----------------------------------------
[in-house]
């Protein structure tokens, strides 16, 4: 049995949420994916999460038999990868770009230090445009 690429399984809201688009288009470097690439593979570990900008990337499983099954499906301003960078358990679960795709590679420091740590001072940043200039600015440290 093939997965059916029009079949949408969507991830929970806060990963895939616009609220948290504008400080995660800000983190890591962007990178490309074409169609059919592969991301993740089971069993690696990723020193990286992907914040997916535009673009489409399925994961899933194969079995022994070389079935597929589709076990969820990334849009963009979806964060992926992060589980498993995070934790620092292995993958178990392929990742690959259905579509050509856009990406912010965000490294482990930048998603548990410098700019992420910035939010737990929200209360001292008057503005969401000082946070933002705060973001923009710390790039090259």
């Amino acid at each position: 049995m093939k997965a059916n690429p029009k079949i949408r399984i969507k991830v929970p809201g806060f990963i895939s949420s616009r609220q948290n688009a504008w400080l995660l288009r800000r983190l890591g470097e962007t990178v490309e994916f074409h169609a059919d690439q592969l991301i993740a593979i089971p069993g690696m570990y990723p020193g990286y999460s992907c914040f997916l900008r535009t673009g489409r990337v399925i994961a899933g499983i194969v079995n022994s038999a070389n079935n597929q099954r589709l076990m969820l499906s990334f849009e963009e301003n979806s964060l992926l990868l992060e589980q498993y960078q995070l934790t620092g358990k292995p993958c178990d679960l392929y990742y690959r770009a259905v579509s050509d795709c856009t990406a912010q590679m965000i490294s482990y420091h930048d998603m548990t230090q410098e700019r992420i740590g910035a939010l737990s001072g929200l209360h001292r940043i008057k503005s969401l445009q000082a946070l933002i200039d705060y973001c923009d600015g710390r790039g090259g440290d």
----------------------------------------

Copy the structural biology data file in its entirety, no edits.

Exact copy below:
[in-house]
């Protein structure tokens, strides 16, 4: 049995949420994916999460038999990868770009230090445009 690429399984809201688009288009470097690439593979570990900008990337499983099954499906301003960078358990679960795709590679420091740590001072940043200039600015440290 093939997965059916029009079949949408969507991830929970806060990963895939616009609220948290504008400080995660800000983190890591962007990178490309074409169609059919592969991301993740089971069993690696990723020193990286992907914040997916535009673009489409399925994961899933194969079995022994070389079935597929589709076990969820990334849009963009979806964060992926992060589980498993995070934790620092292995993958178990392929990742690959259905579509050509856009990406912010965000490294482990930048998603548990410098700019992420910035939010737990929200209360001292008057503005969401000082946070933002705060973001923009710390790039090259």
């Amino acid at each position: 049995m093939k997965a059916n690429p029009k079949i949408r399984i969507k991830v929970p809201g806060f990963i895939s949420s616009r609220q948290n688009a504008w400080l995660l288009r800000r983190l890591g470097e962007t990178v490309e994916f074409h169609a059919d690439q592969l991301i993740a593979i089971p069993g690696m570990y990723p020193g990286y999460s992907c914040f997916l900008r535009t673009g489409r990337v399925i994961a899933g499983i194969v079995n022994s038999a070389n079935n597929q099954r589709l076990m969820l499906s990334f849009e963009e301003n979806s964060l992926l990868l992060e589980q498993y960078q995070l934790t620092g358990k292995p993958c178990d679960l392929y990742y690959r770009a259905v579509s050509d795709c856009t990406a912010q590679m965000i490294s482990y420091h930048d998603m548990t230090q410098e700019r992420i740590g910035a939010l737990s001072g929200l209360h001292r940043i008057k503005s969401l445009q000082a946070l933002i200039d705060y973001c923009d600015g710390r790039g090259g440290d």